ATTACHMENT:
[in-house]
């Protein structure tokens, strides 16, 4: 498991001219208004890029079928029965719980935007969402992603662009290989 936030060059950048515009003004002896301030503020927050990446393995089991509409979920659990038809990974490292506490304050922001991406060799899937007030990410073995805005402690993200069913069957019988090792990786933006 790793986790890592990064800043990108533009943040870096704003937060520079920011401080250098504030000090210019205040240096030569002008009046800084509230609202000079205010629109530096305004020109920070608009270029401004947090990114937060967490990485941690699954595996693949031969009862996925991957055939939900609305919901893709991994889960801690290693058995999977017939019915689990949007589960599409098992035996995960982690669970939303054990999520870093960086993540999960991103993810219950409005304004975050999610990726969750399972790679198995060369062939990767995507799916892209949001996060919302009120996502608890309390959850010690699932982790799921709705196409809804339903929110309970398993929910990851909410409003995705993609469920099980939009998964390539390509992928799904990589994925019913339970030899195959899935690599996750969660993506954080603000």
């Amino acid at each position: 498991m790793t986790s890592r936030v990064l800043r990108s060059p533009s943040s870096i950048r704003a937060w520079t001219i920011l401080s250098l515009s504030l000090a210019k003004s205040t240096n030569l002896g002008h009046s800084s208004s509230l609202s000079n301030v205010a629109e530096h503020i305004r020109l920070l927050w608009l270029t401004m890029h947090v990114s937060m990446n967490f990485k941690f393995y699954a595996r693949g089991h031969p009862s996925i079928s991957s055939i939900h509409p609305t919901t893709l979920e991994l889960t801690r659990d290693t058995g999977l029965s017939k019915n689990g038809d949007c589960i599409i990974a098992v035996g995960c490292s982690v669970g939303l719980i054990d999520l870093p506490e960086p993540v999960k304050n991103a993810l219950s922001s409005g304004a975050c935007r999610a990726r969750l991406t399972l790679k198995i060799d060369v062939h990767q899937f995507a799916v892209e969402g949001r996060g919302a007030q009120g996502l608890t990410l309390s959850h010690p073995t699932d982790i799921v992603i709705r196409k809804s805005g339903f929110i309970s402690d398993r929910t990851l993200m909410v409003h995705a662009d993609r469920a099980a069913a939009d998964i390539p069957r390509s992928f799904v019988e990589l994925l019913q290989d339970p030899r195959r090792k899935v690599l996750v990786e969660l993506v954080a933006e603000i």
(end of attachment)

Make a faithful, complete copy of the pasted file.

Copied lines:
[in-house]
């Protein structure tokens, strides 16, 4: 498991001219208004890029079928029965719980935007969402992603662009290989 936030060059950048515009003004002896301030503020927050990446393995089991509409979920659990038809990974490292506490304050922001991406060799899937007030990410073995805005402690993200069913069957019988090792990786933006 790793986790890592990064800043990108533009943040870096704003937060520079920011401080250098504030000090210019205040240096030569002008009046800084509230609202000079205010629109530096305004020109920070608009270029401004947090990114937060967490990485941690699954595996693949031969009862996925991957055939939900609305919901893709991994889960801690290693058995999977017939019915689990949007589960599409098992035996995960982690669970939303054990999520870093960086993540999960991103993810219950409005304004975050999610990726969750399972790679198995060369062939990767995507799916892209949001996060919302009120996502608890309390959850010690699932982790799921709705196409809804339903929110309970398993929910990851909410409003995705993609469920099980939009998964390539390509992928799904990589994925019913339970030899195959899935690599996750969660993506954080603000």
């Amino acid at each position: 498991m790793t986790s890592r936030v990064l800043r990108s060059p533009s943040s870096i950048r704003a937060w520079t001219i920011l401080s250098l515009s504030l000090a210019k003004s205040t240096n030569l002896g002008h009046s800084s208004s509230l609202s000079n301030v205010a629109e530096h503020i305004r020109l920070l927050w608009l270029t401004m890029h947090v990114s937060m990446n967490f990485k941690f393995y699954a595996r693949g089991h031969p009862s996925i079928s991957s055939i939900h509409p609305t919901t893709l979920e991994l889960t801690r659990d290693t058995g999977l029965s017939k019915n689990g038809d949007c589960i599409i990974a098992v035996g995960c490292s982690v669970g939303l719980i054990d999520l870093p506490e960086p993540v999960k304050n991103a993810l219950s922001s409005g304004a975050c935007r999610a990726r969750l991406t399972l790679k198995i060799d060369v062939h990767q899937f995507a799916v892209e969402g949001r996060g919302a007030q009120g996502l608890t990410l309390s959850h010690p073995t699932d982790i799921v992603i709705r196409k809804s805005g339903f929110i309970s402690d398993r929910t990851l993200m909410v409003h995705a662009d993609r469920a099980a069913a939009d998964i390539p069957r390509s992928f799904v019988e990589l994925l019913q290989d339970p030899r195959r090792k899935v690599l996750v990786e969660l993506v954080a933006e603000i």